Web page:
Does cell-phone use by men affect fertility? Ashok Agarwal and his colleagues found that the answer is yes—and greater use was associated with lower fertility. A couple of years ago there was a substantial wave of reporting about this research. In the vein of bumper stickers suggesting drivers discontinue use of cell phones and focus on controlling their vehicles, I wanted to revisit this study.
First, though, the facts:
Author(s): Ashok Agarwal, Fnu Deepinder, Rakesh K. Sharma, Geetha Ranga, & Jianbo Li
Title: Effect of cell phone usage on semen analysis in men attending infertility clinic: an observational study.
Objective: To investigate the effect of cell phone use on various markers of semen quality.
Design: Observational study.
Setting: Infertility clinic.
Patient(s): Three hundred sixty-one men undergoing infertility evaluation were divided into four groups according to their active cell phone use: group A: no use; group B: 4 h/day.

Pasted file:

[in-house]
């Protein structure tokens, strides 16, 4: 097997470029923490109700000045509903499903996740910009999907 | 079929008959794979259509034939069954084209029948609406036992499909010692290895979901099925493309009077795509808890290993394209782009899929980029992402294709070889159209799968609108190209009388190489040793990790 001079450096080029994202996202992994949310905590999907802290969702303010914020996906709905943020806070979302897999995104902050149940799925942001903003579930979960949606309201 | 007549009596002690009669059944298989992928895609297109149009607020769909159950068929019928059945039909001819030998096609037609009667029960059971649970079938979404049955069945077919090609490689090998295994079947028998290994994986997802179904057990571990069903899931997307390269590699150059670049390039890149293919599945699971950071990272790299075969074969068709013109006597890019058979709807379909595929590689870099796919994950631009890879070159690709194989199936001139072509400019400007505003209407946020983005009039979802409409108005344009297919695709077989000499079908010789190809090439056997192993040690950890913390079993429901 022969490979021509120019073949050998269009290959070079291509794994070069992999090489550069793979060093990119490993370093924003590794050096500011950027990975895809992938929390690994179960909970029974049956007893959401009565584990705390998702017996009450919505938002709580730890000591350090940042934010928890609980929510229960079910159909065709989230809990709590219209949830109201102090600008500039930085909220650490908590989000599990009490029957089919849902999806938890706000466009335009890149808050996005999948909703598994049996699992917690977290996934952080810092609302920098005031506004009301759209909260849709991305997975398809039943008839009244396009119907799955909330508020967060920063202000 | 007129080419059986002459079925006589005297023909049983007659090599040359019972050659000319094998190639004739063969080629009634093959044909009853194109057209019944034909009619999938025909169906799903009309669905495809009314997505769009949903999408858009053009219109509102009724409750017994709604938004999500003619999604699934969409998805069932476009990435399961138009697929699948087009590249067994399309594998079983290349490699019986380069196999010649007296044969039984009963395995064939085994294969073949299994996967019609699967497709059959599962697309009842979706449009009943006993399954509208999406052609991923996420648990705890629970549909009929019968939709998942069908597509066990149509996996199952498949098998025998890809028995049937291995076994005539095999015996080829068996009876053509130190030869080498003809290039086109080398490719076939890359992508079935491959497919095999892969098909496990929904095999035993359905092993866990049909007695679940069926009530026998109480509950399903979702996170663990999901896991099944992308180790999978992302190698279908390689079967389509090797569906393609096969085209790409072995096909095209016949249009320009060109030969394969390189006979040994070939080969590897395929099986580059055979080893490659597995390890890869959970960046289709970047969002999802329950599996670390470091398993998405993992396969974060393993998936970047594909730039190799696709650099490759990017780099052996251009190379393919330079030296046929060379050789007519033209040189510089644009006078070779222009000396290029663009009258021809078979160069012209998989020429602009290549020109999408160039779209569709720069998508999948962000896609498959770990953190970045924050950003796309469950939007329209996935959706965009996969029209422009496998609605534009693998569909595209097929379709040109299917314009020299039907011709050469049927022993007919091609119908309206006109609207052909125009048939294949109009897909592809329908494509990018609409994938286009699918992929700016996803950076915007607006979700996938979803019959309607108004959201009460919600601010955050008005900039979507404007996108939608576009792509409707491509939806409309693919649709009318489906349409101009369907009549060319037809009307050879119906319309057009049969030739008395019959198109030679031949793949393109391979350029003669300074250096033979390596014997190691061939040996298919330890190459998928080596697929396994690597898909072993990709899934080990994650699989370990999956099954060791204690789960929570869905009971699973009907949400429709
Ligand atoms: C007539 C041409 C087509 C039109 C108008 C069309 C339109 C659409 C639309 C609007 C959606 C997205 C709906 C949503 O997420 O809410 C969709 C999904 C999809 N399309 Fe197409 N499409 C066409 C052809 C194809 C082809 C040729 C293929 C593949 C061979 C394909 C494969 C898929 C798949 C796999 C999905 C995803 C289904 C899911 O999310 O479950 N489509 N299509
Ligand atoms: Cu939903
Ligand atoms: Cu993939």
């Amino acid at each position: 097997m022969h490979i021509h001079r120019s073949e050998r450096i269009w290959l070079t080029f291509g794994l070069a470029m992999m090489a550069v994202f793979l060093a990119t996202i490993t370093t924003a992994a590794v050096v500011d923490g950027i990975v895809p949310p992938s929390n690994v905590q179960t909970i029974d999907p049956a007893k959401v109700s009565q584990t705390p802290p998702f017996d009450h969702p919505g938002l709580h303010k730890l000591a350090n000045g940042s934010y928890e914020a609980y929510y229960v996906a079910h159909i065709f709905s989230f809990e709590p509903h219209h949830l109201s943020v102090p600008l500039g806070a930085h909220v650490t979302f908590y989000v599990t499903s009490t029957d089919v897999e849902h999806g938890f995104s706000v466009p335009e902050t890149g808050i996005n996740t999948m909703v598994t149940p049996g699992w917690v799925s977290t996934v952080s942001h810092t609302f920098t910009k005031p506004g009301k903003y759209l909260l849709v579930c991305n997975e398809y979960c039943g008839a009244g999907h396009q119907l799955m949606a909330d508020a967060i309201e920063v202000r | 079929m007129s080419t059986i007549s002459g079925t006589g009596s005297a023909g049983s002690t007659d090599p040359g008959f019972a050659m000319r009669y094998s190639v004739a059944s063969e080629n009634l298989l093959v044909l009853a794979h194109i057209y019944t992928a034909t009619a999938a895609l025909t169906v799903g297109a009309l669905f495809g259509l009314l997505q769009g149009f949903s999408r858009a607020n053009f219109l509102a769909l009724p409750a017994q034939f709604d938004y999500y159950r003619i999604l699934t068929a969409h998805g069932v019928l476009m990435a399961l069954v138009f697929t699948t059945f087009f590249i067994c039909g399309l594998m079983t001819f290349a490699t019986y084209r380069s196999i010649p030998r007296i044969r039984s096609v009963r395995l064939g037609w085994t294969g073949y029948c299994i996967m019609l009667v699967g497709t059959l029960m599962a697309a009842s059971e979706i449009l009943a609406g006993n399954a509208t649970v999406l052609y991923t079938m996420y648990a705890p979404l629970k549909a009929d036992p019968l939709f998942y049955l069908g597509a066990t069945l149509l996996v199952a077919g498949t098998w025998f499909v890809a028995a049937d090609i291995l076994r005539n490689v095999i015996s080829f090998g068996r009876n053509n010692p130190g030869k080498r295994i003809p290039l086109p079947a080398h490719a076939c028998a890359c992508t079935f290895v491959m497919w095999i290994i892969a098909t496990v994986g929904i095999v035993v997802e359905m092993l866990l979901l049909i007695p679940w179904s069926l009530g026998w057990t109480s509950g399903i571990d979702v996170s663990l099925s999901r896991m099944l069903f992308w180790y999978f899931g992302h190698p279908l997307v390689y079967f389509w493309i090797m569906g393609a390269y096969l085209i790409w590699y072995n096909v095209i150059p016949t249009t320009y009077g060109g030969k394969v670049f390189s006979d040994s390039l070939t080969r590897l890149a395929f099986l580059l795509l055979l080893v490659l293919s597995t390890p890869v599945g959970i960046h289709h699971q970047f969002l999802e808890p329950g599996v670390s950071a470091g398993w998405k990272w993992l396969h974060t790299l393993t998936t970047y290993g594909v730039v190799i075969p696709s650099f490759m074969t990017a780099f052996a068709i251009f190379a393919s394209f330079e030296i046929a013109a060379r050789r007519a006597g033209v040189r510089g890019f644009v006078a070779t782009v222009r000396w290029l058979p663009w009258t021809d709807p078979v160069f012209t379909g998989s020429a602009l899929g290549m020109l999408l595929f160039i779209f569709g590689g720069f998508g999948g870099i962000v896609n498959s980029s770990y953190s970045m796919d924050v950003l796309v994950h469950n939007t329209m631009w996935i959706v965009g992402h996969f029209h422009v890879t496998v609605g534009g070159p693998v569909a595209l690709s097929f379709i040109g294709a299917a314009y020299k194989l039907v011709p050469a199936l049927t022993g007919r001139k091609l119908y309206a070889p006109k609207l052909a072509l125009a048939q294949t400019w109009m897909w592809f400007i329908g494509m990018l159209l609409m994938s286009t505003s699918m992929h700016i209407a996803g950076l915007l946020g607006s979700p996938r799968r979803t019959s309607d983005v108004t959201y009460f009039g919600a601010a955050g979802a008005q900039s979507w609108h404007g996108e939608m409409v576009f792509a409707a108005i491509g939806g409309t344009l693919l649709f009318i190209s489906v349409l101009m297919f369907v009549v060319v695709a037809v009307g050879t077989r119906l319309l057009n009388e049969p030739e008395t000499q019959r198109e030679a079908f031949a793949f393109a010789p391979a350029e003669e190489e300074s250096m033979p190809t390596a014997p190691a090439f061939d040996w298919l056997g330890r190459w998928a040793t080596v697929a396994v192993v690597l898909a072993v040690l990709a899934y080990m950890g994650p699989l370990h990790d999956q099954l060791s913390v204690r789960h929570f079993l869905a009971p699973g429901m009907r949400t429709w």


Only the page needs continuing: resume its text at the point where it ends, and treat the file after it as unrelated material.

Main Outcome Measure(s): Sperm parameters (volume, liquefaction time, pH, viscosity, sperm count, motility, viability, and morphology).
Result(s): The comparisons of mean sperm count, motility, viability, and normal morphology among four different cell phone user groups were statistically significant. Mean sperm motility, viability, and normal morphology were significantly different in cell phone user groups within two sperm count groups. The laboratory values of the above four sperm parameters decreased in all four cell phone user groups as the duration of daily exposure to cell phones increased.
Conclusion(s): Use of cell phones decrease the semen quality in men by decreasing the sperm count, motility, viability, and normal morphology. The decrease in sperm parameters was dependent on the duration of daily exposure to cell phones and independent of the initial semen quality.
O.K. Now, the floor is open for nominations for bumper stickers. Here are a couple of starters.
- Hang up and make babies
- Hang up and be a Family Guy
- Talk more. Shoot blanks
- Support a Constitutional Amendment to Stop the Slaughter of Uncreated Babies
Flash of the electrons to Matt Hamblen of Computerworld whose article entitled “Study revived this week ties cell phone use to sperm count Cleveland Clinic’s research on 361 men in 2004-2005 to be followed by further study,” reminded me of this research. Also see Amy Norton’s coverage in Scientific American, Wayne Rash’s article in eWeek, Salynn Boyles older piece in WebMD